|Goddess of victory|
Stone carving of the goddess Nike at the ruins of the ancient city of Ephesus
|Symbol||golden sandals, wings, wreaths|
|Parents||Pallas and Styx|
|Siblings||Kratos, Bia, Zelus|
In ancient Greek religion, Nike (//; Ancient Greek: Νίκη, "Victory" [nǐːkɛː]) was a goddess who personified victory. Her Roman equivalent was Victoria. She was variously described as the daughter of the Titan Pallas and the goddess Styx, and the sister of Kratos (Strength), Bia (Force), and Zelus (Zeal).
Nike and her siblings were close companions of Zeus, the dominant deity of the Greek pantheon. According to classical (later) myth, Styx brought them to Zeus when the god was assembling allies for the Titanomachy against the older deities. Nike assumed the role of the divine charioteer, a role in which she often is portrayed in Classical Greek art. Nike flew around battlefields rewarding the victors with glory and fame, symbolized by a wreath of laurel leaves (bay leaves).
Nike is seen with wings in most statues and paintings, with one of the most famous being the Winged Victory of Samothrace. Most other winged deities in the Greek pantheon had shed their wings by Classical times. Nike is the goddess of strength, speed, and victory. Nike was a very close acquaintance of Athena, and is thought to have stood in Athena's outstretched hand in the statue of Athena located in the Parthenon. Nike is also one of the most commonly portrayed figures on Greek coins.
Names stemming from Nike include among others: Nikolaos, Nicholas, Nicola, Nick, Nicolai, Niccolò, Nikolai, Nicolae, Nils, Klaas, Nicole, Ike, Niki, Nikita, Nikitas, Nika, Nieke, Naike, Niketas, Nikki, Nico, and Veronica.
- In modern sports competition, the marathon is based a the myth of a greek soldier, Pheidippides, running 26 miles from the Battle of Marathon back to Athens, to tell them that the Greeks had defeated the Persians. The timing of this info was essential to the Greeks winning the rest of the war. Famously, Pheidippedes ran himself beyond endurance, reaching the Athenian square and shouting "Nike!", then falling dead. This story contributed greatly to the modern awareness and usage of the word.
- The sports equipment company Nike, Inc. is named after the Greek goddess Nike.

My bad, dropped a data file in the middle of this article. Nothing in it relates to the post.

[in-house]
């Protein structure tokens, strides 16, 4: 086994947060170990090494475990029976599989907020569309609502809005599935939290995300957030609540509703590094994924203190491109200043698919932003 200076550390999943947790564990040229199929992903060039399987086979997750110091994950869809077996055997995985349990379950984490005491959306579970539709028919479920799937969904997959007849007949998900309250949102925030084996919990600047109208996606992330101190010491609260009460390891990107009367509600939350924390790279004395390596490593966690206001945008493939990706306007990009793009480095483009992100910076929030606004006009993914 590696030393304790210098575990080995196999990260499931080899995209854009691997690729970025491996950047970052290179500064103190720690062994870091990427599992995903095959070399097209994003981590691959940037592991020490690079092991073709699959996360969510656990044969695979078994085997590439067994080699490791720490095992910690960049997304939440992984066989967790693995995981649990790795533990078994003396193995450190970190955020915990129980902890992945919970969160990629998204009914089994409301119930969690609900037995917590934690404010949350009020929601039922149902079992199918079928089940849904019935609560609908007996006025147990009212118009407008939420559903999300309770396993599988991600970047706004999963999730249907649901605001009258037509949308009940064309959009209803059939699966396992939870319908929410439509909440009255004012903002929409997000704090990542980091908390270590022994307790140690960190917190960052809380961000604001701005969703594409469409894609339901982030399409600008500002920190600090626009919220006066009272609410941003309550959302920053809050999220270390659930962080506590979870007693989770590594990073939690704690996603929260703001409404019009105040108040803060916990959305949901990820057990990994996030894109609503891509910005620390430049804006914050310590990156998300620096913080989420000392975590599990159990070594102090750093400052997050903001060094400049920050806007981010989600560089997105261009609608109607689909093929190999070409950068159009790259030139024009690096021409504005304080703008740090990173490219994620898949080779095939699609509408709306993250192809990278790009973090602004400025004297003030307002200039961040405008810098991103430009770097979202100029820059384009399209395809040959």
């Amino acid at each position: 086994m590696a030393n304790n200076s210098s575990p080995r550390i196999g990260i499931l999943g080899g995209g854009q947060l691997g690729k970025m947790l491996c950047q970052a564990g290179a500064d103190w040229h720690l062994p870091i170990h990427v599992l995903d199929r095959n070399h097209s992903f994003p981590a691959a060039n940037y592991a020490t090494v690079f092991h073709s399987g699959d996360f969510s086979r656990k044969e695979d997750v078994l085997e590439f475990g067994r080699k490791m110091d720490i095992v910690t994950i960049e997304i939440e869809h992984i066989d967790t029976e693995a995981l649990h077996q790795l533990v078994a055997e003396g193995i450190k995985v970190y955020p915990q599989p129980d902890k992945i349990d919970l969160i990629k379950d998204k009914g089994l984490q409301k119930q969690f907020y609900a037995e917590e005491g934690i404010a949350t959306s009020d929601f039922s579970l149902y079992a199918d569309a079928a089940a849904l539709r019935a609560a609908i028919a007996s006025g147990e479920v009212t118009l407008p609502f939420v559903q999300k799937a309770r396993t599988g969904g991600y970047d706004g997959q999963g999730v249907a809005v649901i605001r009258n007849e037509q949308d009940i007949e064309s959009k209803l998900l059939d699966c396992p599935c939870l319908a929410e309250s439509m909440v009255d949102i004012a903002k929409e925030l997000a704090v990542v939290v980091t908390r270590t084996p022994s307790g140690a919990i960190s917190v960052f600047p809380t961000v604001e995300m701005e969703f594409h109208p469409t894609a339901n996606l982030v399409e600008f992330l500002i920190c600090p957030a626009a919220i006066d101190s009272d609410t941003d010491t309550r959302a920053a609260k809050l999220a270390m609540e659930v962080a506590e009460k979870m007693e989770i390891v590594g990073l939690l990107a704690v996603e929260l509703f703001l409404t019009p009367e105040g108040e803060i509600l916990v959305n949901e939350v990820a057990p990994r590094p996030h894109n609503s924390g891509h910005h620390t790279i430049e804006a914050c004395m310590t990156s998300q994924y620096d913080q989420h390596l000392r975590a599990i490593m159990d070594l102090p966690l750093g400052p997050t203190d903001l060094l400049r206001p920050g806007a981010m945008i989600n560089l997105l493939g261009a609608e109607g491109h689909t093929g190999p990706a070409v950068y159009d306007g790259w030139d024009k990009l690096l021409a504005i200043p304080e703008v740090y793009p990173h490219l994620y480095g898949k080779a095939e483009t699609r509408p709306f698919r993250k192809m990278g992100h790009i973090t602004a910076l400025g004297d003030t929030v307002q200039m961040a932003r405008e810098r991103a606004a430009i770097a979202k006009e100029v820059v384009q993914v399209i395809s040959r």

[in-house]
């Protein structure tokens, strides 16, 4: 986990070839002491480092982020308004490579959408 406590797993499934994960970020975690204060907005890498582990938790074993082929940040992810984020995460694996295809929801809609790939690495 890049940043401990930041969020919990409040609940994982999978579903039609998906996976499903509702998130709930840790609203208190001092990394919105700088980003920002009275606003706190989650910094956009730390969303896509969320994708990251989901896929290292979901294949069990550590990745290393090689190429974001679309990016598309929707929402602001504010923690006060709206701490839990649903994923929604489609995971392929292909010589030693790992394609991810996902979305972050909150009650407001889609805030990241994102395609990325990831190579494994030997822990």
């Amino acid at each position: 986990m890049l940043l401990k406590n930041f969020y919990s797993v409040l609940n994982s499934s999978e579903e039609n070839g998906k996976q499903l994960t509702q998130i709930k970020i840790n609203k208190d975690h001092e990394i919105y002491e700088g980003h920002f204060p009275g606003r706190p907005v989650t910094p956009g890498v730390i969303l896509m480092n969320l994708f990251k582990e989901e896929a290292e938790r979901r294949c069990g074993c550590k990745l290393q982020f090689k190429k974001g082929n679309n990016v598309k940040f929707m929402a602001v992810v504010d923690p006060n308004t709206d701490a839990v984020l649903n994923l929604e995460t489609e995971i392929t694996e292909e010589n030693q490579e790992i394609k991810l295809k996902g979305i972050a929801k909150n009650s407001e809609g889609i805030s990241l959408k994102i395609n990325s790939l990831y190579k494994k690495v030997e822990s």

- Project Nike, an American anti-aircraft missile system is named after the goddess Nike.:3
- A figure of Nike with a vessel was the design of the first FIFA World Cup trophy, known also as the Jules Rimet trophy.
- Since Giuseppe Cassioli's design for the 1928 Summer Olympics, the obverse face of every Olympic medal bears Nike's figure holding a palm frond in her right hand and a winner's laurel crown in her left.
- The goddess appears on the emblem of the University of Melbourne.
- Spirit of Ecstasy, the hood ornament used by the automobile manufacturer Rolls-Royce was inspired by Nike.
- The Titanic Engineers' Memorial, Southampton depicts Nike blessing the engineers of the RMS Titanic for staying at their post as the ship sank.
- The Honda motorcycle company's logo is inspired by the goddess Nike.
- Smith, Nice.
- R. S. P. Beekes, Etymological Dictionary of Greek, Brill, 2009, pp. 1021–2.
- "Nike: Greek goddess of victory". Theoi.com. Retrieved 2011-11-15.
- Sayles, Wayne G. (2007). Ancient Coin Collecting II. Krause Publications. p. 149. ISBN 978-0-89689-516-4.
- The Myth of Pheidippides and the Marathon
- Levinson, Philip. "How Nike almost ended up with a very different name". Business Insider. Retrieved 2017-06-07.
- Morgan, Mark L.; Berhow, Mark A. (2002). Rings of Supersonic Steel: Air Defenses of the United States Army 1950-1979 : an Introductory History and Site Guide. Hole In The Head Press. ISBN 978-0-615-12012-6.
- Winner's medal for the 1948 Olympic Games in London, Olympic.org. Accessed 5 August 2011.
- "Picture of 2004 Athens Games Medal". Retrieved 2010-01-28.
- "The Honda logotype | The Honda Trials History". www.onlytrial.com. Retrieved 2017-05-19.
- Smith, William; A Dictionary of Greek and Roman Antiquities. William Smith, LLD. William Wayte. G. E. Marindin. Albemarle Street, London. John Murray. 1890. Online version at the Perseus Digital Library.